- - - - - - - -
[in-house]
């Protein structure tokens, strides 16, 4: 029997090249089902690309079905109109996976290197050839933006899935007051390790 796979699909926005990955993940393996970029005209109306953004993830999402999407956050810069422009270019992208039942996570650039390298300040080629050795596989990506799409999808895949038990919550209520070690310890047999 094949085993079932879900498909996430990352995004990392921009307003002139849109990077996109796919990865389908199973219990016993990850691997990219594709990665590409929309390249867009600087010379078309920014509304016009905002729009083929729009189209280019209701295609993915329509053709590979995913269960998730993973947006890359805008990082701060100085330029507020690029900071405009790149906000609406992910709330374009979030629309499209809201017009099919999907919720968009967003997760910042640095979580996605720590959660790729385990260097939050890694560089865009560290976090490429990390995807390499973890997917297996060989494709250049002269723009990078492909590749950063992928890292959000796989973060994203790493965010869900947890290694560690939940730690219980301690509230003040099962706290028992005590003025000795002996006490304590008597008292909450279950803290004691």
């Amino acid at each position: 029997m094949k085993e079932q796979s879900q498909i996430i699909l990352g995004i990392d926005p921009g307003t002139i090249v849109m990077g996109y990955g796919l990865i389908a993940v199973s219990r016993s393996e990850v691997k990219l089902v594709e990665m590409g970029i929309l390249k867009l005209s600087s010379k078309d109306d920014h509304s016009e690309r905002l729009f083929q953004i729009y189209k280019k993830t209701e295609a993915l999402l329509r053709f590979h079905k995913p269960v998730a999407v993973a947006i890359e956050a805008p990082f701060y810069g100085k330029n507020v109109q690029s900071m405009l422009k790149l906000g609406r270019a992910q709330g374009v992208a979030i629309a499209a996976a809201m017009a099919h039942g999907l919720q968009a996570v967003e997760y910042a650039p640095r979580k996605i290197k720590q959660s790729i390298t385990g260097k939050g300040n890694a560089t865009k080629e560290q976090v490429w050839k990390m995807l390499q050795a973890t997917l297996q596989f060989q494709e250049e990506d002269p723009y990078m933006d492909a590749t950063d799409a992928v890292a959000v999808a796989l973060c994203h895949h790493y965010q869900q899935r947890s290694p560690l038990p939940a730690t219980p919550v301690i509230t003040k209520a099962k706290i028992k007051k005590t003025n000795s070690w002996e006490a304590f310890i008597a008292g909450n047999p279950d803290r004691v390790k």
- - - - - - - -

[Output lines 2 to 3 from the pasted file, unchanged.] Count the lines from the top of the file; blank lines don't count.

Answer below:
């Protein structure tokens, strides 16, 4: 029997090249089902690309079905109109996976290197050839933006899935007051390790 796979699909926005990955993940393996970029005209109306953004993830999402999407956050810069422009270019992208039942996570650039390298300040080629050795596989990506799409999808895949038990919550209520070690310890047999 094949085993079932879900498909996430990352995004990392921009307003002139849109990077996109796919990865389908199973219990016993990850691997990219594709990665590409929309390249867009600087010379078309920014509304016009905002729009083929729009189209280019209701295609993915329509053709590979995913269960998730993973947006890359805008990082701060100085330029507020690029900071405009790149906000609406992910709330374009979030629309499209809201017009099919999907919720968009967003997760910042640095979580996605720590959660790729385990260097939050890694560089865009560290976090490429990390995807390499973890997917297996060989494709250049002269723009990078492909590749950063992928890292959000796989973060994203790493965010869900947890290694560690939940730690219980301690509230003040099962706290028992005590003025000795002996006490304590008597008292909450279950803290004691």
């Amino acid at each position: 029997m094949k085993e079932q796979s879900q498909i996430i699909l990352g995004i990392d926005p921009g307003t002139i090249v849109m990077g996109y990955g796919l990865i389908a993940v199973s219990r016993s393996e990850v691997k990219l089902v594709e990665m590409g970029i929309l390249k867009l005209s600087s010379k078309d109306d920014h509304s016009e690309r905002l729009f083929q953004i729009y189209k280019k993830t209701e295609a993915l999402l329509r053709f590979h079905k995913p269960v998730a999407v993973a947006i890359e956050a805008p990082f701060y810069g100085k330029n507020v109109q690029s900071m405009l422009k790149l906000g609406r270019a992910q709330g374009v992208a979030i629309a499209a996976a809201m017009a099919h039942g999907l919720q968009a996570v967003e997760y910042a650039p640095r979580k996605i290197k720590q959660s790729i390298t385990g260097k939050g300040n890694a560089t865009k080629e560290q976090v490429w050839k990390m995807l390499q050795a973890t997917l297996q596989f060989q494709e250049e990506d002269p723009y990078m933006d492909a590749t950063d799409a992928v890292a959000v999808a796989l973060c994203h895949h790493y965010q869900q899935r947890s290694p560690l038990p939940a730690t219980p919550v301690i509230t003040k209520a099962k706290i028992k007051k005590t003025n000795s070690w002996e006490a304590f310890i008597a008292g909450n047999p279950d803290r004691v390790k």